I pick this phrase because I believe language dies gradually with the death of its vocabulary. Due to the imposition of dominant languages of commercial or political importance, minor languages die a lonely death. This year has witnessed growing support for Hindi to be scheduled as a national language. In contrast, I remember people like Shamshuddin Neelgar of Sawai Madhopur (Rajasthan), the dyer who passed away this year at the age of 95. With him, the names of more than two dozen colour shades and the technical words associated with his profession, in the Talheti language, are gone forever. Neither Hindi, nor any other dominant language can substitute them.

Kumud Chaware

Picked by: Kumud Chaware,
former political editor
Nobody, not even Hindi publications and regional newspapers, refer to it as 'vastu evam seva kar' which is the Hindi word for GST. If I look back, GST set the mood for 2017, and people began talking about it like it was a hurricane set to rip us apart. For instance, it was common to hear people say, “GST aane wala hai, yeh khareed lo; GST aane wala hai, wahan chale jao”, irrespective of whether you were aware of what it entailed. Funnily, most of us still haven't been able to wrap our head around whether this tax is beneficial or not.

Nadira Babbar

Picked by: Nadira Babbar,
theatre actor and producer of Hindi theatre This year, we saw so many arbitrary decisions taken by the government. While demonestisation was announced at the end of 2016, its effects were experienced right until now. If that wasn't enough, they rolled out GST which has disrupted the common man's life. Milk, which you earlier got for Rs 17, now costs Rs 28. We are suffering, because somebody in power has taken decisions without thinking through their consequences. This amounts to tanashahi, manmani.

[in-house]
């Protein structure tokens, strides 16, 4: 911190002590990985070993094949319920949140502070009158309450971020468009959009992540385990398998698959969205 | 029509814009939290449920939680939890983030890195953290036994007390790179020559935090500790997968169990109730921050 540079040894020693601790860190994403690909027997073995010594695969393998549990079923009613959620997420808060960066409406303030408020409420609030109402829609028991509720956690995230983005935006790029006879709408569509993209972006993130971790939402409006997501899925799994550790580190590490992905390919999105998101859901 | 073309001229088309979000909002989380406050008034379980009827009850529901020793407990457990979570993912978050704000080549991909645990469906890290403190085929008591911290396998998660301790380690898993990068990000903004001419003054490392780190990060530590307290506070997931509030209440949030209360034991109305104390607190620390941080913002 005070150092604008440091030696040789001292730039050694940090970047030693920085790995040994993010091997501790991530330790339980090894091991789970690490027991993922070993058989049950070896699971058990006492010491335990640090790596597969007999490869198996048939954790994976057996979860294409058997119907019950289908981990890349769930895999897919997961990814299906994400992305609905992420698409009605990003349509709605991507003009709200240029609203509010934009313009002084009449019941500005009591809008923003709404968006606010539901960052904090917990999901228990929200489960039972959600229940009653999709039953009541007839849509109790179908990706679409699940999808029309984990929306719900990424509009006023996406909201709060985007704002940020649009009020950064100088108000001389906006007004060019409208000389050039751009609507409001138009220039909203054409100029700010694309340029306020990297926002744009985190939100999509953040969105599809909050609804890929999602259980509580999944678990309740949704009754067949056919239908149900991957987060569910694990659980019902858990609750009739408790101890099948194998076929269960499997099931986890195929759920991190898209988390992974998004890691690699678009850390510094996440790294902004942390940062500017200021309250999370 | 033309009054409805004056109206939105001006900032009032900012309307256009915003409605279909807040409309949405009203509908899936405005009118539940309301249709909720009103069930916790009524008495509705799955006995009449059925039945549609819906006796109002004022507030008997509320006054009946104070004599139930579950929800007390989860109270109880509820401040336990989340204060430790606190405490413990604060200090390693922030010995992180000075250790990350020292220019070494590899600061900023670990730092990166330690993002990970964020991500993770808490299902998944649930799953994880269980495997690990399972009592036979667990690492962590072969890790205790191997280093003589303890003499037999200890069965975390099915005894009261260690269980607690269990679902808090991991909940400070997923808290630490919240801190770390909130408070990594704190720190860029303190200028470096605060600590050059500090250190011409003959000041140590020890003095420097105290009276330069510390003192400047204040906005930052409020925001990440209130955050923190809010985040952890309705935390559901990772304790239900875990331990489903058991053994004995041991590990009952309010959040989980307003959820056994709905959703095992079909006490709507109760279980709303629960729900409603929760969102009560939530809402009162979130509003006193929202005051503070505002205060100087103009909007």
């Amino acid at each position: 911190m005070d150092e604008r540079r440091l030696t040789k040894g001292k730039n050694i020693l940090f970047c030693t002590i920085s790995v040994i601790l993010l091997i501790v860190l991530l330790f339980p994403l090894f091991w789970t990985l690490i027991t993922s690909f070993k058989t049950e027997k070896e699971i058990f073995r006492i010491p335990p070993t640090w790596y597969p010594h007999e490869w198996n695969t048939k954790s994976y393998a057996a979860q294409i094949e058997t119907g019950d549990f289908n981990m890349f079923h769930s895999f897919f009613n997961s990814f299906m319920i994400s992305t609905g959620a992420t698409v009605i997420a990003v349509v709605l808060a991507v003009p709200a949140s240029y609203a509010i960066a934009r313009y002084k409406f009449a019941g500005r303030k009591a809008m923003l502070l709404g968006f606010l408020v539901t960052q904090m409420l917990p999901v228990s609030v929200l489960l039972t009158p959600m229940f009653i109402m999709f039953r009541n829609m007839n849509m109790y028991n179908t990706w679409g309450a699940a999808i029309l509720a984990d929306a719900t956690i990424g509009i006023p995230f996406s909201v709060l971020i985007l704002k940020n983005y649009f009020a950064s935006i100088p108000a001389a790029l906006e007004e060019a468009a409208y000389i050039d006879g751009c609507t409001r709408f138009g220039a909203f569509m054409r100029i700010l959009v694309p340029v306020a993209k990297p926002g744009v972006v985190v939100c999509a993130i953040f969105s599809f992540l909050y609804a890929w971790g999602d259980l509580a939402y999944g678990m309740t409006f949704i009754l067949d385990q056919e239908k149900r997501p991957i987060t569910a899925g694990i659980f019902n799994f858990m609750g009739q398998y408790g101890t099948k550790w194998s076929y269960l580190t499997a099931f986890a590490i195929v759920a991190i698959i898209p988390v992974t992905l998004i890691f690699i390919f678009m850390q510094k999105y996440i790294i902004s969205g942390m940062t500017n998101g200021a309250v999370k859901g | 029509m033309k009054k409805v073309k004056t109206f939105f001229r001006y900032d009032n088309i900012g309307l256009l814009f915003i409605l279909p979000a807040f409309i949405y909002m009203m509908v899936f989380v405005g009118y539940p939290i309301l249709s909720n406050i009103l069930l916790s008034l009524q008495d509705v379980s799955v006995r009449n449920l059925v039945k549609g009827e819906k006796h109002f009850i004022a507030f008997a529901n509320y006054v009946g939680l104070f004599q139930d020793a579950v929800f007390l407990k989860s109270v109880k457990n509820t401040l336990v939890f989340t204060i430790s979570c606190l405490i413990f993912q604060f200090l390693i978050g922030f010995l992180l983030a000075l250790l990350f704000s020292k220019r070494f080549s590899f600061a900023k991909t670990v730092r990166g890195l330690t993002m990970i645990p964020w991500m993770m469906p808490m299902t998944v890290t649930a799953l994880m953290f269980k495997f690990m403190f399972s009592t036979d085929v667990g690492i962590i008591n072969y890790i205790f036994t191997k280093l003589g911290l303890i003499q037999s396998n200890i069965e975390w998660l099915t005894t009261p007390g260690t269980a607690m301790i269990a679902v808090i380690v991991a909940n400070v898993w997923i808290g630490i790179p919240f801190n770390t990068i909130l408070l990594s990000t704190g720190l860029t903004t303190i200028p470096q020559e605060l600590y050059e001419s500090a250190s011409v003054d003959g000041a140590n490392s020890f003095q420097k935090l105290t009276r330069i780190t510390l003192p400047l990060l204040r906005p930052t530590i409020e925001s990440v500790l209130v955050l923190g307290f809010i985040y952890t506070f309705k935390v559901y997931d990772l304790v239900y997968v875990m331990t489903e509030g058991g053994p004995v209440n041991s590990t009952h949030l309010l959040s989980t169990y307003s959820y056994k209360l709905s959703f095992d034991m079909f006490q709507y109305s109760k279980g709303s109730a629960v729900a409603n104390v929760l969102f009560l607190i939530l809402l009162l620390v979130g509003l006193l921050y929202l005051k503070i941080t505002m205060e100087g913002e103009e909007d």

Qais Jaunpuri

Picked by: Qais Jaunpuri,
Writer and man behind popular storytelling show Aao Kahein Dil Ki Baat

The people of this country were already facing trouble because of the effects of demonetisation, but like a cherry on the cake, the government launched GST. It disrupted our lives. Moroever, cow politics took its worst form. We continue to see innocent people live in fear of violence. You never know what is coming your way, so you have be prepared for the worse and we must all be prepared to 'tackle'.

Prateek Kuhad

Picked by: Prateek Kuhad,
singer-songwriter known for bilingual lyrics
People around the world are uniting to fight racial segregation, gender inequality and support refugee rehabilitation. We still have a long way to go to entirely uproot these problems, and we find enough people on the other side of the fence disagreeing with what we say. Yet, it's inspiring to see a sizeable section of the people, of various genders, cultures, nationalities and race, come together to voice their opinion, and strive for a more evolved value system. These people are not driven by individual leaders, but by mass empathy for a cause. So, I pick the word junoon.

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First Published: 10 December, 2017 09:11 IST